AHA’s Response to CMS’ RFI; Advanced Explanation of Benefits and Good Faith Estimate for Covered Individuals
November 4, 2022
The Honorable Chiquita Brooks-LaSure
Administrator Centers for Medicare & Medicaid Services
7500 Security Boulevard
Baltimore, MD 21244
Re: CMS-9900-NC, Request for Information; Advanced Explanation of Benefits and Good Faith Estimate for Covered Individuals
Dear Administrator Brooks-LaSure:
On behalf of our nearly 5,000 member hospitals, health systems and other health care organizations and our clinician partners — including more than 270,000 affiliated physicians, two million nurses and other caregivers — and the 43,000 health care leaders who belong to our professional membership groups, the American Hospital Association (AHA) appreciates the opportunity to provide comments in response to the Centers for Medicare & Medicaid Services’ (CMS) Request for Information (RFI) regarding advanced explanation of benefits (AEOBs) and Good Faith Estimates (GFEs) for covered individuals.
The AHA appreciates CMS efforts to promote greater price transparency and give patients a reasonable expectation of their costs of planned treatment through the issuance of an AEOB to patients prior to care delivery. We support this type of meaningful price transparency that aims to provide patients with reliable, personalized estimates of their out-of-pocket costs, as we believe such policies can help support patients in making informed health care decisions. At the same time, we appreciate that CMS has delayed enforcement of these provisions until a standard industry process for such information exchange can be adopted via regulation to ensure that these estimates can be created as efficiently and accurately as possible.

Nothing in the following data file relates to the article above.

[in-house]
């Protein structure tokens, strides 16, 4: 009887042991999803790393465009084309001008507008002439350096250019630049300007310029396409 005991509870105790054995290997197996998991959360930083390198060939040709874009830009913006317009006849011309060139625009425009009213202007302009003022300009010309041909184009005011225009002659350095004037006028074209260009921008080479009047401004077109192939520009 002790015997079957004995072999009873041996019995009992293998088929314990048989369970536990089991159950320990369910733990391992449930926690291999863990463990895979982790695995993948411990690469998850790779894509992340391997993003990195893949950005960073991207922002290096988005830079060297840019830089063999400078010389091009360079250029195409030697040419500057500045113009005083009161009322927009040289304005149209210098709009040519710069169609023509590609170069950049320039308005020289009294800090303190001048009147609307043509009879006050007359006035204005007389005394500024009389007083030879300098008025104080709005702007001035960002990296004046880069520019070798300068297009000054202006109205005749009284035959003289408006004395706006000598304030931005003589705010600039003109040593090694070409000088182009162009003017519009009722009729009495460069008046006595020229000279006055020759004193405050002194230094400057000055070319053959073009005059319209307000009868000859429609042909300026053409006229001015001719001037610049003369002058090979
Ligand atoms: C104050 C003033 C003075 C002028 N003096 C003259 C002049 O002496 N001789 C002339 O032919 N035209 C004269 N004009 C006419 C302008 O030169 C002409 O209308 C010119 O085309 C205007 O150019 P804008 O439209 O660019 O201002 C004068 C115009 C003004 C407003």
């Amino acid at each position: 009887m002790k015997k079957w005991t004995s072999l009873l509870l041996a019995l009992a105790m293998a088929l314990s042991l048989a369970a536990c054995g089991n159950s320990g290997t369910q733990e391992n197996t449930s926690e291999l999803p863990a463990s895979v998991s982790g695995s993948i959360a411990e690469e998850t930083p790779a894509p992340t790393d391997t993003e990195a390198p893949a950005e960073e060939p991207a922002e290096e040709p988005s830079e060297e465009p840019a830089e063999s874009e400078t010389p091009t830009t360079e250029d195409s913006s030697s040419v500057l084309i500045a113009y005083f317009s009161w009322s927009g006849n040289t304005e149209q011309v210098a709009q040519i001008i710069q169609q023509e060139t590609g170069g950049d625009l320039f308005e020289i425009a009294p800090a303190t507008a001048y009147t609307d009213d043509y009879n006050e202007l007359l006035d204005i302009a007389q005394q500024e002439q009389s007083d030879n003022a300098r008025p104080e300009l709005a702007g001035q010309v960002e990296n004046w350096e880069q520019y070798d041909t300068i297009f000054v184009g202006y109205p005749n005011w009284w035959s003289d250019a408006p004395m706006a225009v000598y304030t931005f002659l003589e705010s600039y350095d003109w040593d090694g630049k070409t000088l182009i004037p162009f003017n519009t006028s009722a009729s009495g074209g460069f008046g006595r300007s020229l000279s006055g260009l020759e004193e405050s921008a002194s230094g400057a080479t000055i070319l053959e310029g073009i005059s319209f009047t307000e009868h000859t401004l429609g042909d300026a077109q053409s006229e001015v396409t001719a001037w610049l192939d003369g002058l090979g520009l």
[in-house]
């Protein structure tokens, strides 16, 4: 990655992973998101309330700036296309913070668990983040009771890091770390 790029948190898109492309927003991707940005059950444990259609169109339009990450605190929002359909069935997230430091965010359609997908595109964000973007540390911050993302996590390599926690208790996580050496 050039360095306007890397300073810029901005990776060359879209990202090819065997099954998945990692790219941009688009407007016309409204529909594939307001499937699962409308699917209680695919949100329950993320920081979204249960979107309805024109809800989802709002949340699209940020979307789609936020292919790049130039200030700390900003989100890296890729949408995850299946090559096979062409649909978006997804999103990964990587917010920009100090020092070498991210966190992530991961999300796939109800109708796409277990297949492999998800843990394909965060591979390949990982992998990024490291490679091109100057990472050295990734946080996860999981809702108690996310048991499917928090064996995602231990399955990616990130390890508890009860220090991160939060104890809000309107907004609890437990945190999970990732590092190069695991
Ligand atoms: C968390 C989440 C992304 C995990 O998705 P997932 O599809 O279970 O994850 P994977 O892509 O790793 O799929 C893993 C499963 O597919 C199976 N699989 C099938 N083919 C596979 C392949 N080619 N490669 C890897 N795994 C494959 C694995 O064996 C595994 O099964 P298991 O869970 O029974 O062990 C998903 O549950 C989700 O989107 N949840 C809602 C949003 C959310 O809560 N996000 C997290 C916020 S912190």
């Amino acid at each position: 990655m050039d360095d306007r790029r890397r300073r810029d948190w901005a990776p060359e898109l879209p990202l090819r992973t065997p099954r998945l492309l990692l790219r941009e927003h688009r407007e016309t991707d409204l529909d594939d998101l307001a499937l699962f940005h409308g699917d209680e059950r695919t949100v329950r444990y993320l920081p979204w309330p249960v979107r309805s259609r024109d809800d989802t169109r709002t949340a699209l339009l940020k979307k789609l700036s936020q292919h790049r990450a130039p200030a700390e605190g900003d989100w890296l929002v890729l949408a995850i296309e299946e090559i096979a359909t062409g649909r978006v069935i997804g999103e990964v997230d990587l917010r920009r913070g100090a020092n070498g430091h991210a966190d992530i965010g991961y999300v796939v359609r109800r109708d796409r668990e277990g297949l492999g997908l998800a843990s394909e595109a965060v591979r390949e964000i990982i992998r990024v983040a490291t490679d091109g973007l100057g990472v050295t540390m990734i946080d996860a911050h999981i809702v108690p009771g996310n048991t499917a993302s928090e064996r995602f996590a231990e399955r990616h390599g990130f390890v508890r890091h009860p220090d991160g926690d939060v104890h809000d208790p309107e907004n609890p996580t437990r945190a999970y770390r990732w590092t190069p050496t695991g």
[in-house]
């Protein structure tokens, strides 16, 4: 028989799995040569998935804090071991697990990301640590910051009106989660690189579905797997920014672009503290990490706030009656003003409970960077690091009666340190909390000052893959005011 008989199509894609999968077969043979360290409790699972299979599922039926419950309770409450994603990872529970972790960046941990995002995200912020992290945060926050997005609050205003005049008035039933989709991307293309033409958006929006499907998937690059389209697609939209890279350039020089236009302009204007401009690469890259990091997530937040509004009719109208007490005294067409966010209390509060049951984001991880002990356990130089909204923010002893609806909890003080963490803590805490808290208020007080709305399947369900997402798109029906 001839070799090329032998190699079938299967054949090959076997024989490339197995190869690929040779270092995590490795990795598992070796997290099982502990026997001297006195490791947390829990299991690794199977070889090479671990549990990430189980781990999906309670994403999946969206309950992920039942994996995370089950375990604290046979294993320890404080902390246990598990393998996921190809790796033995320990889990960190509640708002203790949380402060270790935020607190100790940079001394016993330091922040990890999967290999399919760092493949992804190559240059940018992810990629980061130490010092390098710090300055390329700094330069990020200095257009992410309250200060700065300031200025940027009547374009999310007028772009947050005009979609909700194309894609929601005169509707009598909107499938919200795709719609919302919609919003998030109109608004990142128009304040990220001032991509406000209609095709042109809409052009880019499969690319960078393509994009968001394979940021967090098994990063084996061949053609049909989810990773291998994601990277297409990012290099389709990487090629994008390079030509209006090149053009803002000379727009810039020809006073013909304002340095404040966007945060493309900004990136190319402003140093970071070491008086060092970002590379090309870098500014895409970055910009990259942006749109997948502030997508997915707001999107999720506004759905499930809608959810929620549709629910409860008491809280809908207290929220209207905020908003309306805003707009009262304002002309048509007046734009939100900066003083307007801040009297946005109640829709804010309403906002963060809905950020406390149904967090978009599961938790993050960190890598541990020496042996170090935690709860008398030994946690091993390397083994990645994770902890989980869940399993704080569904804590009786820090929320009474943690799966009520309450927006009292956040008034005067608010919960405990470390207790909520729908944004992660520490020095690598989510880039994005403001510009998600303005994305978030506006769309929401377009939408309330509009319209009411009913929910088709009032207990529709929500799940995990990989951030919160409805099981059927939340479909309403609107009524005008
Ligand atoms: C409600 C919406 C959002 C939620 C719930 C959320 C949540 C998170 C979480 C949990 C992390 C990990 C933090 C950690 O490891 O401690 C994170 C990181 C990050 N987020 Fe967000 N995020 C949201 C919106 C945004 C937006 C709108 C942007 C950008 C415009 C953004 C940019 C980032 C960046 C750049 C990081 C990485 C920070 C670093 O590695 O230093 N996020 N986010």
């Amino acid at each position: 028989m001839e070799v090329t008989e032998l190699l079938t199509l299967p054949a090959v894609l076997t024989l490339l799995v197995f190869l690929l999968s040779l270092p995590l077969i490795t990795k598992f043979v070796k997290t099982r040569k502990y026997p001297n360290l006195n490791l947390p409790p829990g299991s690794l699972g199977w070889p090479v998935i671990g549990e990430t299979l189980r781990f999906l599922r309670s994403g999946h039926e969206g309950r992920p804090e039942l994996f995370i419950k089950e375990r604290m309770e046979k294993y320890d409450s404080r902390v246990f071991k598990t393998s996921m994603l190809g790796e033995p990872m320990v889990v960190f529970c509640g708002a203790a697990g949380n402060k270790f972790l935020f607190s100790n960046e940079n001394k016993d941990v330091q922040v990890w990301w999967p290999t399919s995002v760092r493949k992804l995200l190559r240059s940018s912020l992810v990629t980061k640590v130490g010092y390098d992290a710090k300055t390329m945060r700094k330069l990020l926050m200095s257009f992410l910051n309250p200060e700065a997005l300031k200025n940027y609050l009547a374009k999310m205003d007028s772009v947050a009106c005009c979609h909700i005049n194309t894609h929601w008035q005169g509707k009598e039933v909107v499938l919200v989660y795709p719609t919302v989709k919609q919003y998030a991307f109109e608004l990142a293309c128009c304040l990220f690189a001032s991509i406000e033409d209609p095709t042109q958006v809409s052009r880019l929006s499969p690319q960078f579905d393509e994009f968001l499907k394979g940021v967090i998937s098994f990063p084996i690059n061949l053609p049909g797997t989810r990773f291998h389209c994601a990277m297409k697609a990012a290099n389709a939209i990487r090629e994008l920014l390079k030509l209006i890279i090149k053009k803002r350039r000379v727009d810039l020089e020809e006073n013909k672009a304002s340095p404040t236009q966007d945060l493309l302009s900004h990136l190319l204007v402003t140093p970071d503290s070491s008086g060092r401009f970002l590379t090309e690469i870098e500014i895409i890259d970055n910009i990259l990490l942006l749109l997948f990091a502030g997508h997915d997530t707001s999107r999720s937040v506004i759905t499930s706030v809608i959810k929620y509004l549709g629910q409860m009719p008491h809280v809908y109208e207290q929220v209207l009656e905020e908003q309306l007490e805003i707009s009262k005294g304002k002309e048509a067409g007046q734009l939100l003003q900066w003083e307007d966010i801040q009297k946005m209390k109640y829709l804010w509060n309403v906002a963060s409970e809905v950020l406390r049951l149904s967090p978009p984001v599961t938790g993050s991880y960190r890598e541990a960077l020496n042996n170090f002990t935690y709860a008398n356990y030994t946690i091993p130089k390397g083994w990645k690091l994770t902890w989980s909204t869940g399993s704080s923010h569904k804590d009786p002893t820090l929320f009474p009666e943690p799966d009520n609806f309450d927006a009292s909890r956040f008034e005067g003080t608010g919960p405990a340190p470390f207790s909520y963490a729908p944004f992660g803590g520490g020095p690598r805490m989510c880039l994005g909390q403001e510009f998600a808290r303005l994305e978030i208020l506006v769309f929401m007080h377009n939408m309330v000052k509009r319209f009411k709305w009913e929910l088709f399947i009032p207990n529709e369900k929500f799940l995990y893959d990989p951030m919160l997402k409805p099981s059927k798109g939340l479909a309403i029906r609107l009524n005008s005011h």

In order to ensure that the AEOB process is secure and accurate for patients, any CMS technical solution should utilize the existing claims processing framework. The AEOB is created by insurers using GFEs from providers. In this way, the GFEs are essentially a pre-claim that the insurers will use to create an AEOB in the same manner as they use claims post-care to create EOBs. The standard claim transaction is specifically designed to contain and communicate all necessary information in a format that allows health plans to apply edits and adjudication rules to them. These same rules and edits will need to be applied to a GFE in order to ensure that the AEOB closely reflects the patient’s final bill, should no changes to their health care needs occur. In order to ensure that the patient’s AEOB closely reflects the corresponding post-service claim, its creation needs to mirror that of the claim.
In addition, to ensure that all patients have access to the transparency for which the AEOB process was designed, the technical solution must be accessible to all providers. The development of a technologically sophisticated solution with cost-prohibitive implementation fees will not work for the industry, as patients whose providers could not afford to implement the solution would be left without equitable access to cost information. Particularly, the need for additional workforce to sufficiently implement and support a solution using completely new infrastructure could be challenging for many providers amidst the significant and ongoing workforce strain. Although adoption of automated processes varies considerably across different providers, claims submission is performed almost uniformly via standard transaction, with 97% of all claims processed electronically.1 In order to ensure that a standard transaction will be available and useable for all stakeholders, we urge CMS to incorporate the standard claims transaction when establishing an AEOB solution.
In order to assist in your considerations, we provide specific, detailed responses to your questions below. The AHA is pleased to be a resource on these issues and would welcome the opportunity to provide any additional information that would be helpful to the agency. Please feel free to contact me if you have any questions, or have a member of your team contact Ari Levin, AHA’s director of health insurance coverage policy, at firstname.lastname@example.org or Terrence Cunningham, AHA’s director of administrative simplification policy, at email@example.com.
Executive Vice President
Government Relations and Public Policy
View the detailed response below.